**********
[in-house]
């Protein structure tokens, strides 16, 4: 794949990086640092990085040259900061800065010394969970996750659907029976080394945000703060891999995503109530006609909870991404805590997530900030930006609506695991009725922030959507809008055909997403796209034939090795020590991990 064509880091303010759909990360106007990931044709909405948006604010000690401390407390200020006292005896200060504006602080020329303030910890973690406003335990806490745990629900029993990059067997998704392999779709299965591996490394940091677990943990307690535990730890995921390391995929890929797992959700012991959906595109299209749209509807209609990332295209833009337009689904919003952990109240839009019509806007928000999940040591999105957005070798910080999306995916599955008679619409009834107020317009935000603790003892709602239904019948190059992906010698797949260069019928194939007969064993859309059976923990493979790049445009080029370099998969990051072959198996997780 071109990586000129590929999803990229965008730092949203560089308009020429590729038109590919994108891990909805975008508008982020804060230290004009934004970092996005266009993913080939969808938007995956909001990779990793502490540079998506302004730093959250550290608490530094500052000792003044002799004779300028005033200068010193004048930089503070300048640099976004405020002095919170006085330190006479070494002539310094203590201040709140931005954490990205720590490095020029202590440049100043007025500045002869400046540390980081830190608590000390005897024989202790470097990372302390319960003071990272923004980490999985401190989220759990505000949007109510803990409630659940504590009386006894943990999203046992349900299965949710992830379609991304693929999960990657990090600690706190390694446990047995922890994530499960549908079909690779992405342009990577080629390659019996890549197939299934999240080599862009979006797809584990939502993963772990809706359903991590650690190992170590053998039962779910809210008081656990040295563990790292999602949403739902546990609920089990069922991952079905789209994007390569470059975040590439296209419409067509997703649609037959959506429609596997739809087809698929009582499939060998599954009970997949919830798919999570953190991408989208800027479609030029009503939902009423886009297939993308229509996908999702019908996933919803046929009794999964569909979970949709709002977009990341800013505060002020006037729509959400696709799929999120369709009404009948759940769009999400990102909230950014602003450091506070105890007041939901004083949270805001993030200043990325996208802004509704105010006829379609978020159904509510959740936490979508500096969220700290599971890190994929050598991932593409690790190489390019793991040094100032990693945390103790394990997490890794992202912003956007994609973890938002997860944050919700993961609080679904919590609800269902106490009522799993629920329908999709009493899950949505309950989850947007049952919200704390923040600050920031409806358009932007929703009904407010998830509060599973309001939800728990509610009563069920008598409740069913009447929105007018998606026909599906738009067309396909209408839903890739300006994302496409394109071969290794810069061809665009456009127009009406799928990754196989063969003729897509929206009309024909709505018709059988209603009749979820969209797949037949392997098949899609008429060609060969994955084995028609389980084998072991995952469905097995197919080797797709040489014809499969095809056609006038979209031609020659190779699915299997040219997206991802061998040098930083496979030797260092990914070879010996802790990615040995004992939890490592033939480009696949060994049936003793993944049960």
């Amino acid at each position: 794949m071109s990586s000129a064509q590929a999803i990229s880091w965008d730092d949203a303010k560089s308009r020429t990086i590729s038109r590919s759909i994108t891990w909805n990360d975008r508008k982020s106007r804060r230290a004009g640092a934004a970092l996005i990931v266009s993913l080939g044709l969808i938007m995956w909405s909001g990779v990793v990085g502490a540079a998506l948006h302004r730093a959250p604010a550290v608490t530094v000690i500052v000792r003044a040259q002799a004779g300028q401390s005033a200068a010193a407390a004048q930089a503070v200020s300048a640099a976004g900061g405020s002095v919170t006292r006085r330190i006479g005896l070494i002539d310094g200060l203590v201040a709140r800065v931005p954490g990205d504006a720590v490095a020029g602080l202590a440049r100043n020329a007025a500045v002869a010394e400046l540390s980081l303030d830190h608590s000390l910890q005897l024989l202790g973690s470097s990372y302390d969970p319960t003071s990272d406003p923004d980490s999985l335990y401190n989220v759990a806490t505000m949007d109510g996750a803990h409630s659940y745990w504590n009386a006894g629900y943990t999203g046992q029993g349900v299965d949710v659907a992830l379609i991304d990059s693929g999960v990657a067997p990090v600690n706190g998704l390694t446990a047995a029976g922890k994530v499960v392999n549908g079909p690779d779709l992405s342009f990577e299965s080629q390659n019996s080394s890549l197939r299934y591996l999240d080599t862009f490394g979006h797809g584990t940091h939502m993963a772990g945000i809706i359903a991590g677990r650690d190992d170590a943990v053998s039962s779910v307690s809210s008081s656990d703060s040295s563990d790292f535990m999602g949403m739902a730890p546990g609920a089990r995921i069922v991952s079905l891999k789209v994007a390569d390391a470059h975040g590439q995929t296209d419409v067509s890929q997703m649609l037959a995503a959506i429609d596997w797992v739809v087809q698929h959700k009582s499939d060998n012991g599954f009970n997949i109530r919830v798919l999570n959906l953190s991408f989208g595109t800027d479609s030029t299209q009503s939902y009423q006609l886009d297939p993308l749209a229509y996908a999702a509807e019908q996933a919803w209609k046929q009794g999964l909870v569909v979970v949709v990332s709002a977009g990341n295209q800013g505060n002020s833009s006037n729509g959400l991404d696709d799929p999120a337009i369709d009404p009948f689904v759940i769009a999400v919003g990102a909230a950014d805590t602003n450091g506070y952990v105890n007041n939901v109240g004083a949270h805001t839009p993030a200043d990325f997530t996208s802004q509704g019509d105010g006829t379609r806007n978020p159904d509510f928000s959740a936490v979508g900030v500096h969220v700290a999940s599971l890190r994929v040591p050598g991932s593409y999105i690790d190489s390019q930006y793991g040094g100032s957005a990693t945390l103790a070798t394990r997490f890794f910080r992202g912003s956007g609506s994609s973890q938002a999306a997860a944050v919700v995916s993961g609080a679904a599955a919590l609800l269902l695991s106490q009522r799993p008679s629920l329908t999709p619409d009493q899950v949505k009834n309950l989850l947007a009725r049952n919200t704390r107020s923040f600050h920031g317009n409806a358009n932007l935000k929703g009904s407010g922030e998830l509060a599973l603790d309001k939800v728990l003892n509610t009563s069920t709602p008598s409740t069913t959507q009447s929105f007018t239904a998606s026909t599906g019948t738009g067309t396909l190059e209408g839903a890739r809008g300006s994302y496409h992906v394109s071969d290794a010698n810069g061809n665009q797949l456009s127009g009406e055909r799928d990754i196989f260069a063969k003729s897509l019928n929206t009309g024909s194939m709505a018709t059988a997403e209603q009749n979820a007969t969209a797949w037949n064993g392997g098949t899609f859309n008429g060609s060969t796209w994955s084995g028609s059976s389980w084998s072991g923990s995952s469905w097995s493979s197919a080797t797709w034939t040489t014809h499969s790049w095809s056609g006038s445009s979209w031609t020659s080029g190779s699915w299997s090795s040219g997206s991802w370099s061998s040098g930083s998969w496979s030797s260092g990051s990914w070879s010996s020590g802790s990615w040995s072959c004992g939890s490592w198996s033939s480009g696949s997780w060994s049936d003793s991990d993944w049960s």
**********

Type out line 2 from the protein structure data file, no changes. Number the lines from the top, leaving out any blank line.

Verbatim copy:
């Protein structure tokens, strides 16, 4: 794949990086640092990085040259900061800065010394969970996750659907029976080394945000703060891999995503109530006609909870991404805590997530900030930006609506695991009725922030959507809008055909997403796209034939090795020590991990 064509880091303010759909990360106007990931044709909405948006604010000690401390407390200020006292005896200060504006602080020329303030910890973690406003335990806490745990629900029993990059067997998704392999779709299965591996490394940091677990943990307690535990730890995921390391995929890929797992959700012991959906595109299209749209509807209609990332295209833009337009689904919003952990109240839009019509806007928000999940040591999105957005070798910080999306995916599955008679619409009834107020317009935000603790003892709602239904019948190059992906010698797949260069019928194939007969064993859309059976923990493979790049445009080029370099998969990051072959198996997780 071109990586000129590929999803990229965008730092949203560089308009020429590729038109590919994108891990909805975008508008982020804060230290004009934004970092996005266009993913080939969808938007995956909001990779990793502490540079998506302004730093959250550290608490530094500052000792003044002799004779300028005033200068010193004048930089503070300048640099976004405020002095919170006085330190006479070494002539310094203590201040709140931005954490990205720590490095020029202590440049100043007025500045002869400046540390980081830190608590000390005897024989202790470097990372302390319960003071990272923004980490999985401190989220759990505000949007109510803990409630659940504590009386006894943990999203046992349900299965949710992830379609991304693929999960990657990090600690706190390694446990047995922890994530499960549908079909690779992405342009990577080629390659019996890549197939299934999240080599862009979006797809584990939502993963772990809706359903991590650690190992170590053998039962779910809210008081656990040295563990790292999602949403739902546990609920089990069922991952079905789209994007390569470059975040590439296209419409067509997703649609037959959506429609596997739809087809698929009582499939060998599954009970997949919830798919999570953190991408989208800027479609030029009503939902009423886009297939993308229509996908999702019908996933919803046929009794999964569909979970949709709002977009990341800013505060002020006037729509959400696709799929999120369709009404009948759940769009999400990102909230950014602003450091506070105890007041939901004083949270805001993030200043990325996208802004509704105010006829379609978020159904509510959740936490979508500096969220700290599971890190994929050598991932593409690790190489390019793991040094100032990693945390103790394990997490890794992202912003956007994609973890938002997860944050919700993961609080679904919590609800269902106490009522799993629920329908999709009493899950949505309950989850947007049952919200704390923040600050920031409806358009932007929703009904407010998830509060599973309001939800728990509610009563069920008598409740069913009447929105007018998606026909599906738009067309396909209408839903890739300006994302496409394109071969290794810069061809665009456009127009009406799928990754196989063969003729897509929206009309024909709505018709059988209603009749979820969209797949037949392997098949899609008429060609060969994955084995028609389980084998072991995952469905097995197919080797797709040489014809499969095809056609006038979209031609020659190779699915299997040219997206991802061998040098930083496979030797260092990914070879010996802790990615040995004992939890490592033939480009696949060994049936003793993944049960």